「気」 is a kind of energy embodied by your mind and spirit… or so they say. Personally, I really don’t believe in all that mumbo-jumbo but we still have to deal with it because it’s often used in everyday Japanese to describe your mind-set or feelings. In fact, the characters for your emotional feelings 「気持ち」 means 「気」 that is held” and your physical feelings 「気分」 also contains the same 「気」 character.
I’m going to go over some of the most useful and basic ways to use your 「気」 and I don’t mean fireballs and kung-fu moves. Rather, I’ve compiled a list of common expressions that you can use to describe your 「気」. Though making a list of expressions is not usually not my kind of thing, these are so useful and simple (and for some reason often neglected in the classroom) that I feel it’s worth the time to list and describe them. Also, these kinds of expressions are very hard to find in the dictionary unless you almost already know what you’re looking for.
「気」 with verbs so basic, your grandma can use it
Putting aside the image of your grandma firing off hadokens, here is a list of 「気」 expressions with the most simple and basic verbs. I’ve tried to interpret some of the literal meanings as a aid in memorizing what all these kinds of 「気」 means.
- 気にする – Means to worry about something. It is almost always used in the negative to say, “Don’t worry about it”. The meaning is similar to 「心配しないで」 except 「心配」 involves actual worry and anxiety. 「気にしない」 means don’t even bother paying attention to it or wasting your 「気」.
１） 気にしないで – Don’t worry about it.
- 気になる – Similar to 「気にする」 except instead of bothering about something, it’s becoming a bother. In other words, it’s something that is niggling your subconscious and making you wonder about something.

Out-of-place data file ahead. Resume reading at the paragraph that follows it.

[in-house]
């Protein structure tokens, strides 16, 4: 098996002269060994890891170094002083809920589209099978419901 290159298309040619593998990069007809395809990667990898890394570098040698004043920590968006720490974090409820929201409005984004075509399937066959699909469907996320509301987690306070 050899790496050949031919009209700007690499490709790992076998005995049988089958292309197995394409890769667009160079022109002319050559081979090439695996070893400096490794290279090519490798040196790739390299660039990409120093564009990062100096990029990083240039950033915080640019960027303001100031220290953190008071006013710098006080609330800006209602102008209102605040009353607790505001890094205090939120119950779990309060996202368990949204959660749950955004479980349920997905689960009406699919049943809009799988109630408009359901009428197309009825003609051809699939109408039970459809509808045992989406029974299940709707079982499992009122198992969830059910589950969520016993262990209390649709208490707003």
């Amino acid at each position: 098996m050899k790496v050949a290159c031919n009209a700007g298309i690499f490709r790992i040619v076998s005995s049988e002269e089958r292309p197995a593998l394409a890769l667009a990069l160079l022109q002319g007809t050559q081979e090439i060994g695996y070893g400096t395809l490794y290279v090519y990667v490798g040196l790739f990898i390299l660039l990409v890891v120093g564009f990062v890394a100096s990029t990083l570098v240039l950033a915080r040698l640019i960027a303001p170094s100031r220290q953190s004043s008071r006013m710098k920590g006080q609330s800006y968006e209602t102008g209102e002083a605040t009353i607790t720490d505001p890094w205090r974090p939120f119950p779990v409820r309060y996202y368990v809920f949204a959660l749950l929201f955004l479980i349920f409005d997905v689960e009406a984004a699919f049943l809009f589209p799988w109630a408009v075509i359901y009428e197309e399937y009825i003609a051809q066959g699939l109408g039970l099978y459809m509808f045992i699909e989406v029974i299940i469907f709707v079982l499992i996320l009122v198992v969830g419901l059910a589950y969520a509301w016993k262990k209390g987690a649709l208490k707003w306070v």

１） 彼女の歳が気になる。 – I wonder what her age is. (lit: Her age has been bothering me.)
- 気がする – Your 「気」 is acting up and alerting your senses. As a result, you have a feeling of whatever you attach 「気がする」 to.
１） もう終わった気がする。- I have a feeling that [it] already ended.
- 気がつく （気づく） – Your 「気」 attaches to you making you regain consciousness in the literal sense or in a figurative sense of just waking up and smelling the coffee.
１） 気がついたら、もう９時になっていた。 – When I came to my senses, it had become 9:00 already.
２） 彼は全然気づいていない。 – He doesn’t realize (or hasn’t noticed) it at all.
- 気をつける – Attach your 「気」 and always keep your wits about you. In other words, be careful.
１） 気をつけて！ – Be careful!/Take care!
- 気をつかう – Use your 「気」 to pay attention to or attend to somebody. A good host always uses her 「気」 for her guests and their needs.
１） 気をつかってくれて、ありがとう！ – Thanks for caring about me!
- 気にいる – This is a curious one as it uses the not-so-common 「いる」 reading of 「入る」. It is usually used in the past tense as 「気に入った」, literally meaning something entered your 「気」. This essentially means it came to your liking. It’s a shorter, easier, and more casual way to say the same thing as 「好きになった」. If you use a Japanese browser, you might also have noticed that the bookmarks are called 「気に入り」.
１） これ、気に入ったよ。 – This has come to my liking.
(Thanks Florian for suggesting this one be added to the list.)
I’ve tried to keep my list short and simple to prevent this from becoming a monster list with too much information. However, if you’re in the mood, you can scroll through a huge list by going to WWWJDIC, search for 「気」 and set the checkmark for “Starting Kanji”. You’ll get all sorts of useful expressions like 「気が強い」、「気が向く」、「気が散る」、etc., etc. Someday, you can become a master of at least talking about your 「気」 without even having to work out!